- In the first Deltora Quest series, Lief and co. traveled back to Del after they gathered the seven gems of the Belt of Deltora to drive back the Shadow Lord from their land with the power of the belt and heir, Dain.
- In the third series' last book, The Sister of the South, Lief and co. came back to Del once they figured out the last deadly Sister was inside the capital.
- Happened in the Codex Alera series. In the first book, Tavi is a young, powerless shepherd who takes shelter from a storm full of angry air elementals in a prince's tomb. In the final book, he has now learned to use his vast power and learned his true identity as the son of that very prince, and he pursues the Vord Queen across the landscape, finally killing her at his father's tomb, using two immensely powerful elementals to weaken her.
- A character arc went like this in Opening Atlantis by Harry Turtledove. Francois Kersauzon's story starts in the fortress of Noveau Redon. One long military campaign against the English later, and he is waiting out a siege. The siege ends with the English destroying the source of the fort's spring. This forces Kersauzon to move against them. He dies.
- In the Warrior Cats series, the Clans settle by a lake when their home is destroyed. Turns out that their ancestors (from way before the Clans ever formed) had lived in the exact same spot.
- T. S. Eliot's poem "Little Gidding" (the last of his Four Quartets) includes these lines:
We shall not cease from exploration
And the end of all our exploring
Will be to arrive where we started
And know the place for the first time.
Live Action TV
- Cheers. The series begins with Sam coming out of the backroom and opening the bar. The series ends with Sam closing the bar and walking into the backroom.
- It has been revealed that the final goal of the heroes of LOST is to protect a magical light that is located in the same bamboo grove Jack awoke in in the first episode.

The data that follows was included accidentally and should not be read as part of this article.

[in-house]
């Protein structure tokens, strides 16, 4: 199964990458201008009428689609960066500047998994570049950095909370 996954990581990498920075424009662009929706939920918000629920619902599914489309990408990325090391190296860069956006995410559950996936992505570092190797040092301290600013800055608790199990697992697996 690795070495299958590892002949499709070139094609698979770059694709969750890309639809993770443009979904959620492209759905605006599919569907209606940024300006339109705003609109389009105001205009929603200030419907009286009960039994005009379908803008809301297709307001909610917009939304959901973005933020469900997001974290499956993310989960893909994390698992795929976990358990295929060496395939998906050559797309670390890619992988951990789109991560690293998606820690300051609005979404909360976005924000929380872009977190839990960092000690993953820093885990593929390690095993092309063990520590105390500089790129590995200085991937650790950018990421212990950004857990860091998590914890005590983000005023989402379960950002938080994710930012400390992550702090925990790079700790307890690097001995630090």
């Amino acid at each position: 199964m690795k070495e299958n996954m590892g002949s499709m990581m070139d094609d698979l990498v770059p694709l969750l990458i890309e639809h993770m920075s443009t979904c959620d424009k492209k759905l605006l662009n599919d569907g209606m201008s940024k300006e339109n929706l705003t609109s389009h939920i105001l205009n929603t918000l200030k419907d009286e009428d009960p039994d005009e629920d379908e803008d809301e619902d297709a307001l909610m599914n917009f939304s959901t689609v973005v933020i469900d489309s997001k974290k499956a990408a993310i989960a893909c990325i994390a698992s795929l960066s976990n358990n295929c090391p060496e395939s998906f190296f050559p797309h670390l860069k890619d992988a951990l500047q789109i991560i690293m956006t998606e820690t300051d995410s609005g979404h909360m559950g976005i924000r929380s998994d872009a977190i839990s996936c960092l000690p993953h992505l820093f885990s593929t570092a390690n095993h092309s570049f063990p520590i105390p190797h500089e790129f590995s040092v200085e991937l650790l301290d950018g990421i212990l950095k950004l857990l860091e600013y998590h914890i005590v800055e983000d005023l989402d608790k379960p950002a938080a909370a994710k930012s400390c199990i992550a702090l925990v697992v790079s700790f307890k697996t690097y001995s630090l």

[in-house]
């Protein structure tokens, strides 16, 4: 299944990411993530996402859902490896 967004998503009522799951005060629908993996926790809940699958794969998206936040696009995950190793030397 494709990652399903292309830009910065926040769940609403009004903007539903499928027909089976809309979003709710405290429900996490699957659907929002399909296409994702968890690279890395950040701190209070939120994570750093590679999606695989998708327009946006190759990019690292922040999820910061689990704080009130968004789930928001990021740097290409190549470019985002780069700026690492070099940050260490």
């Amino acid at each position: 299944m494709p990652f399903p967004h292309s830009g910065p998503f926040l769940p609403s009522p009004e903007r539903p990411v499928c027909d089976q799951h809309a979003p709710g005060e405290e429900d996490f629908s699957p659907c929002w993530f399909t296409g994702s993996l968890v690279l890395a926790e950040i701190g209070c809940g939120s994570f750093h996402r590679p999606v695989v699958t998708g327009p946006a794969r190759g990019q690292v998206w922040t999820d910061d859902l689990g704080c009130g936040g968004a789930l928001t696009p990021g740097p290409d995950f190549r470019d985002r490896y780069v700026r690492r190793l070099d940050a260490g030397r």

- The final scene of the series mirrors its beginning, with Jack lying down in the bamboo field. Only this time he closes his eyes as he dies.
- The Enterprise (NX-01) visits the planet Rigel in the last episode, just like they did in the first.
- The Next Generation not only had the same villain in the finale as they did in the first episode (Q), but they finished a story thread started in that episode, and through shifting timelines, we got to meet the Enterprise-D as it was in that episode, including the old crew.
- Picard and Q also face off in the same replica 22nd century courtroom that Q brought him to in that premiere episode. Picard even comments on this in the finale.
- Buffy the Vampire Slayer: The first season centers around The Master attempting to open the Hellmouth. From then on, no seasonal Big Bad cared about the Hellmouth itself until the last one, who once again attempted to open it. The high school was even rebuilt on top of it at the beginning of the season, allowing the heroes to return there as well.
- Buffy also had one other Where It All Began with the same location; in the middle of the fourth season (making it pretty much halfway through the show's run, how appropriate), a trio of one-episode baddies tries to open the Hellmouth, necessitating a return to the ruins of the original high school. All of the characters comment on the memories, mostly painful, this evokes.
- Stargate SG-1: